Craftsmanship - Eska Handschuhe

Tradition and innovation. Glove-making masterpieces.
Extensive experience. Profound know-how.
For each pair. Manufactured by hand.

TRY IT, WEAR IT, (G)LOVE IT.Glove experts. Since 1912.

Glove making – a craftsmanship and our passion.

Excellent knowledge of good glove leather is the basis for every good glove maker. Leather is a 100% natural product and, when purchasing raw pelts, the various peculiarities about the local raw pelt leather dealer in the country of origin must be familiar. This requires a great deal of local experience and trained specialists, in order to procure the desired and necessary raw materials for our gloves. In order to get a pair of ESKA gloves to a customer, it must undergo many manual work steps.

Leather warehouse

First of all, experienced, specially trained specialists start by inspecting and selecting only the best raw materials in the leather warehouse and sorting the leather individually by hand according to quality, strength, colour and tactility.


Afterwards, each pelt is rolled in ever so slightly moistened linen cloths and moistened like so for approximately 15 minutes. This process makes it easier for the subsequent work of the glove makers on the leather easier.

Table cut – shaping the pelt

The trained glove maker is now responsible for performing the table cut – i.e. removing the soft leather over the edge of the table. Using a cardboard template in the desired glove size, the pelt section that has previously been measured is then cut to size. After the width of the glove has been cut out with scissors, in the second step each glove is pulled out again towards the ends of the fingers over the edge of the board and brought to the correct length. Here, the individual’s senses, accuracy, precision and speed is crucial.

Table cut - Etavillonieren

After the leather has been pulled a mould made of cardboad is laid on it. The shape of this mould is exactly the same like the punchers.


The finished gloves are punched out by the glove maker punched on calibers with the help of a punching machine . The so called fenting is the last step of the panel cutting, where the final shape of the fingers and thumbs is punched out with the caliber.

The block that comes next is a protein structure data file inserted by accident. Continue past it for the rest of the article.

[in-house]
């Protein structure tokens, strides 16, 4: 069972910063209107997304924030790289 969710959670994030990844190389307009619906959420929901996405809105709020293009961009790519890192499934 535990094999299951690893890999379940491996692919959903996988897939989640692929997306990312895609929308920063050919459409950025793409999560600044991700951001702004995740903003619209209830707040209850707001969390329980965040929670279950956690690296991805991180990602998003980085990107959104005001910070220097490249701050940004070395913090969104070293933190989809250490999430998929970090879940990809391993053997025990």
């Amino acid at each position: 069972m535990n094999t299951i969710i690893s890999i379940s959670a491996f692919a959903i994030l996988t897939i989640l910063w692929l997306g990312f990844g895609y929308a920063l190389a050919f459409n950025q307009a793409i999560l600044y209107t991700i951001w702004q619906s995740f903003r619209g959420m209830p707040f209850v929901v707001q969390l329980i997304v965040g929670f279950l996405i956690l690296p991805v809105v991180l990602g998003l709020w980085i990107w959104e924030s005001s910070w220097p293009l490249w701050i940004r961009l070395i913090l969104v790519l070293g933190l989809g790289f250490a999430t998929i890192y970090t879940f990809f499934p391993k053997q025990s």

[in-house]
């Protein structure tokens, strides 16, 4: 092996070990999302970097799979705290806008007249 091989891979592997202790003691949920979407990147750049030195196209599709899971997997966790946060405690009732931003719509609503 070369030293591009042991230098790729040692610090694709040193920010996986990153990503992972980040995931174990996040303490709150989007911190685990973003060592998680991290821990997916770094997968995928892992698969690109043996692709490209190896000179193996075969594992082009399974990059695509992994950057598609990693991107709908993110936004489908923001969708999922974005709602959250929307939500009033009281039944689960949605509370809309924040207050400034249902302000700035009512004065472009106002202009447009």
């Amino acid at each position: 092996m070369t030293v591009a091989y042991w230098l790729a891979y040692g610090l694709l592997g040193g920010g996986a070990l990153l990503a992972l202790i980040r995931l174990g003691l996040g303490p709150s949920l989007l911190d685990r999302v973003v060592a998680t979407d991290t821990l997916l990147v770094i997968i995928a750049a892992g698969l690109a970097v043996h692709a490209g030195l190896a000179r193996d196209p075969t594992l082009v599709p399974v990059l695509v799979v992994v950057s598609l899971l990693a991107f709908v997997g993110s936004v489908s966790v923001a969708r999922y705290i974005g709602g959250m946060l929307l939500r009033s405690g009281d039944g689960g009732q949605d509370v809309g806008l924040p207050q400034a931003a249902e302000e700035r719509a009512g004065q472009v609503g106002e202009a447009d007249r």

Punch caliber

These valuable calibers date back to the founding days of the company by the grandfather of our current senior manager. Unfortunately, they are no longer produced in such perfect quality and accuracy of fit.

Cut to size

Cutting the main part of the glove and the thumb by hand is done with a steady, practised hand and a lot of precision. The colour and structure of the leather must match the rest of the glove to guarantee a harmonious overall appearance. A good glove maker prepares about 30 pairs of gloves for sewing in this way in one working day – his work is finished after fencing and the cuts are passed on to the seamstresses.


Each and every glove is sewn by well-trained glove sewers. At this point, the precision and care of the glove maker’s work becomes clear for all to see. Special quilting machines with a contact surface the size of a one pence piece permit the seal to be quilted flat and evenly right down to the fingertips. The glove is stitched using a cotton-coated nylon thread. Other seams include the slack seam, winding seam, inseam and outseam, and hand seam.

Puffing out gloves

Puffing is a crucial step before for the final quality inspection. Her, the finished gloves are shaped and ironed on very special glove irons at approx. 90 to 100 °C to bring them into shape.

Gloves were an expression of fashion, fortune and status. So it's no wonder glove making originated in France - but gloves have been around for much longer; they have even been traced back to ancient Egypt and are part of history.

Paul Loos sen.